T.J. TINDALL, 65, the legendary Philly Soul guitarist on 38 gold and platinum hits, including the O'Jays' "Back Stabbers" and the Trammps' "Disco Inferno," died Tuesday after a long, private battle with cancer.
Mr. Tindall, whose bronze plaque is on the Philadelphia Music Alliance Walk of Fame on Broad Street, played guitar for Kenneth Gamble and Leon Huff's Philadelphia International Records sessions band, MFSB, at Sigma Sound Studios during the legendary duo's '70s hit-making heyday.
The Trenton-born Mr. Tindall, who played with a galaxy of soulful stars from the Chambers Brothers to Bonnie Raitt, retired in the '80s to run the Light Gallery design business started by his late father, Toussic Allen, in the Princeton area.
He returned in 2011 to play a benefit concert with longtime pal and fellow-guitarist Danny DeGennaro.
Late that year, DeGennaro was shot to death during a home invasion in Levittown.
T.J. Tindall's East Coast band played a memorial concert for him at Jon & Peter's in New Hope, Bucks County, then stayed together to perform at local clubs.
Mr. Tindall was scheduled to return to the studio next week to record a new version of the O'Jays' "Back Stabbers" with In the Pocket - Hooters drummer David Uosikkinen's labor-of-love project to rerecord what he calls the "Essential Songs of Philadelphia."
Mr. Tindall had previously played his '63 Fender Stratocaster, the same guitar he had used on all 38 gold and platinum Philly soul hits, on Uosikkinen's In the Pocket remake of "Disco Inferno."
Uosikkinen said on Thursday that the "Disco Inferno" session was especially exciting for him because Mr. Tindall had been the guitarist and session leader on the Trammps' original 1976 hit.
"I knew T.J. since he was 19 years old," Uosikkinen said. "I looked up to him as my mentor.
"He used to drive this Pontiac Grand Am. And you'd see him going to work with his guitar at 9 and coming back at 6. And I thought, 'Man, this guy makes a living playing music.' "
Uosikkinen said that Bobby Eli, lead guitarist and founding member of the MFSB, Gamble and Huff's house band, told him that Gamble was walking through the studio one day when he heard a riff and said, "That riff! Who's playing that riff?"
"Somebody told Kenny, 'T.J. is playing that riff,' " Uosikkinen said. "So Kenny asked T.J., 'What are you playing?' T.J. said, 'I'm just laying down a riff.' And Kenny said, 'I want to write a song around that riff.' And the song he wrote was 'Enjoy Yourself' for the Jacksons."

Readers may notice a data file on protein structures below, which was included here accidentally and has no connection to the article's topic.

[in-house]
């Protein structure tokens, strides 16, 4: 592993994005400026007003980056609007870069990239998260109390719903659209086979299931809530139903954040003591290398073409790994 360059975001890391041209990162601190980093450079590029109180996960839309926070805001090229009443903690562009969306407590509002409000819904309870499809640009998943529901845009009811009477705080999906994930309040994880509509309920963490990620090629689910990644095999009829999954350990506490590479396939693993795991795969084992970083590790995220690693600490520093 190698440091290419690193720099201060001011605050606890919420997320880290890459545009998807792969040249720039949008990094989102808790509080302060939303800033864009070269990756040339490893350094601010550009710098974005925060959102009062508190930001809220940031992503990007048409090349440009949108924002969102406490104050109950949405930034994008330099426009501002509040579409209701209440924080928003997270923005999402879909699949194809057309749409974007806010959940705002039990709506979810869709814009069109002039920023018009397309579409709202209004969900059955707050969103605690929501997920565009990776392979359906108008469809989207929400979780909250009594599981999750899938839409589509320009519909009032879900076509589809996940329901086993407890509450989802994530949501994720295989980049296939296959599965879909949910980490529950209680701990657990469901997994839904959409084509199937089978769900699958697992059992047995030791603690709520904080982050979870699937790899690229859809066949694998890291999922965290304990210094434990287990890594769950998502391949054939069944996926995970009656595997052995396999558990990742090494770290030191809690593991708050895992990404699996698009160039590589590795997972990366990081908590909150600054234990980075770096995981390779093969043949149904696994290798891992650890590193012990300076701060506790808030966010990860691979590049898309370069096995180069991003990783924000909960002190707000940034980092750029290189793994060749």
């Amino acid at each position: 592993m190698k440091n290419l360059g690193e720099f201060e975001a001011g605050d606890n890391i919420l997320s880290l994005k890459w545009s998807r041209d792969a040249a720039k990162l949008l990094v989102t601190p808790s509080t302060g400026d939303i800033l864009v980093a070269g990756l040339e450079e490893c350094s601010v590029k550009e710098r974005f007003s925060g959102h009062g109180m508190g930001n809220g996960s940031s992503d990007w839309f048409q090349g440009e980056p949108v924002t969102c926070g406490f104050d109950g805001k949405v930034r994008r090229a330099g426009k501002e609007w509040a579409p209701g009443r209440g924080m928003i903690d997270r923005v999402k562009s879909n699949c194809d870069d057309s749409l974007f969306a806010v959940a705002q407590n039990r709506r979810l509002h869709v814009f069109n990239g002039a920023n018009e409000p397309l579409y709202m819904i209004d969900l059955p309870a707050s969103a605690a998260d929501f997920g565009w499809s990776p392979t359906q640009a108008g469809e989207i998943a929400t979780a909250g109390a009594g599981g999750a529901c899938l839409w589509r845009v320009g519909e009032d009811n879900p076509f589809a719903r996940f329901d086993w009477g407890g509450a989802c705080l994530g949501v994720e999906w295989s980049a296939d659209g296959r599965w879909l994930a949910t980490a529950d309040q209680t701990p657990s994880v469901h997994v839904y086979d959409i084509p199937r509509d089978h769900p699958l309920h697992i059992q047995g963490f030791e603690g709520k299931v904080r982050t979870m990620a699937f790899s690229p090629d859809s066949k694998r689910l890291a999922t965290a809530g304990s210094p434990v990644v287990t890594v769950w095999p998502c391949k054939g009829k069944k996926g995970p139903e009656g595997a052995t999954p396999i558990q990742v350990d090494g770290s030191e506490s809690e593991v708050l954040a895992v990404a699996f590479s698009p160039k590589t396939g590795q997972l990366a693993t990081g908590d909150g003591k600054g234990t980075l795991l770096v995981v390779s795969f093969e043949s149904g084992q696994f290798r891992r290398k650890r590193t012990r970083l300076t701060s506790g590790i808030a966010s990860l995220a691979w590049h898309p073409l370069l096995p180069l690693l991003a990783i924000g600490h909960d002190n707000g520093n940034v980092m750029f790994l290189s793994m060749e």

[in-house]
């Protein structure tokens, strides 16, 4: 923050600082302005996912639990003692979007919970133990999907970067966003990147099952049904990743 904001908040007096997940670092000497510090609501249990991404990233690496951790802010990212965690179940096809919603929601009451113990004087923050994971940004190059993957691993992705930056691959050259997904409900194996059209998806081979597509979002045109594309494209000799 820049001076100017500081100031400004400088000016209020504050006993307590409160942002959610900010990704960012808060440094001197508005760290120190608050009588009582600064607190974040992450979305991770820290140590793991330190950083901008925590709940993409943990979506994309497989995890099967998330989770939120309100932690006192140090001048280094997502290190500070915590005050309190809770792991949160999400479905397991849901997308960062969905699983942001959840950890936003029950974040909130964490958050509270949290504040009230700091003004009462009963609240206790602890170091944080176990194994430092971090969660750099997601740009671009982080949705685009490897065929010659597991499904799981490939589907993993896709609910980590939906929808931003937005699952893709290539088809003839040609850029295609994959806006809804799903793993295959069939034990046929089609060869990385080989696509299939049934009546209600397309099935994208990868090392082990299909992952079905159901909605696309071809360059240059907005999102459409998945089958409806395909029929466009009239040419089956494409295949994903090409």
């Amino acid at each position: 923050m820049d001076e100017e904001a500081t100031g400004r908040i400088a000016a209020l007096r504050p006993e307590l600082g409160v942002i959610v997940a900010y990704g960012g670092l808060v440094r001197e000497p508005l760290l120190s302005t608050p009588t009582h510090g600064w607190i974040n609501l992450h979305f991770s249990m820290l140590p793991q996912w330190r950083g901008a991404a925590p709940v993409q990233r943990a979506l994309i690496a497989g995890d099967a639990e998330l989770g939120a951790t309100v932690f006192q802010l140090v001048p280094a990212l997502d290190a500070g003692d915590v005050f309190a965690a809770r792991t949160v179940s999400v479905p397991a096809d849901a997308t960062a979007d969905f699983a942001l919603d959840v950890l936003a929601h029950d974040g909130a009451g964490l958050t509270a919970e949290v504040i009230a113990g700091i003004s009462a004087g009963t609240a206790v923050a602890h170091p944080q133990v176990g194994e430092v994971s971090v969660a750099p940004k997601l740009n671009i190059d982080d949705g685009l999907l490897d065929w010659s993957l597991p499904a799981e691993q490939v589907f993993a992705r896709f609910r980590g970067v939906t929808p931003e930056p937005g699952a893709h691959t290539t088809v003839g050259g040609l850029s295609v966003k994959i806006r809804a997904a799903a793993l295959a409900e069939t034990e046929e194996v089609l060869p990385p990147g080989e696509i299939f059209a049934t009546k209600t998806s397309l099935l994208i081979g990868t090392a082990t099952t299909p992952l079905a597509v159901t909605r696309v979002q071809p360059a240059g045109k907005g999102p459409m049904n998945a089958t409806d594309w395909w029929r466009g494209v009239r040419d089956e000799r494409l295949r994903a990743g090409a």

With Michael Jackson singing lead, the song was a Top 10 hit in 1977.
Uosikkinen said Mr. Tindall's studio bandmates teased him, asking if he got any royalties for his "Enjoy Yourself" riff, and he just laughed.
Uosikkinen said his friend T.J. was a man of so many riffs that "he really exuded that feeling, that thing, that soul music. The guy just had it in his fingers."
Anita Wise, Mr. Tindall's wife of 17 years, said: "So many people have been calling and I've never heard so many grown men sobbing. Sometimes, they get so quiet, I think the phone's dead, but they're crying."
Back in the '70s, Wise was tending bar at Jon & Peter's in New Hope while Mr. Tindall was playing there.
"The town was just full of young people and we all knew each other," Wise said. "Everybody was in that bar every night. T.J. was kind of a man about town. When he asked me out, I thought: 'Well, it's my turn. Let's get this over with.' But I fell for him."
After a while, they broke up. Wise went on to a successful career as a New York stand-up comedian. She and Mr. Tindall got back together 20 years later, when both were in their 40s.
"He was such a generous spirit," Wise said, "so brave and funny and down-to-earth and humble. That's why so many people loved him."
Besides Wise, Mr. Tindall is survived by his mother, Bobbie Allen, and many loving aunts, uncles, and cousins.
Services will be private. The family is planning a public memorial service soon.
On Twitter: @DanGeringer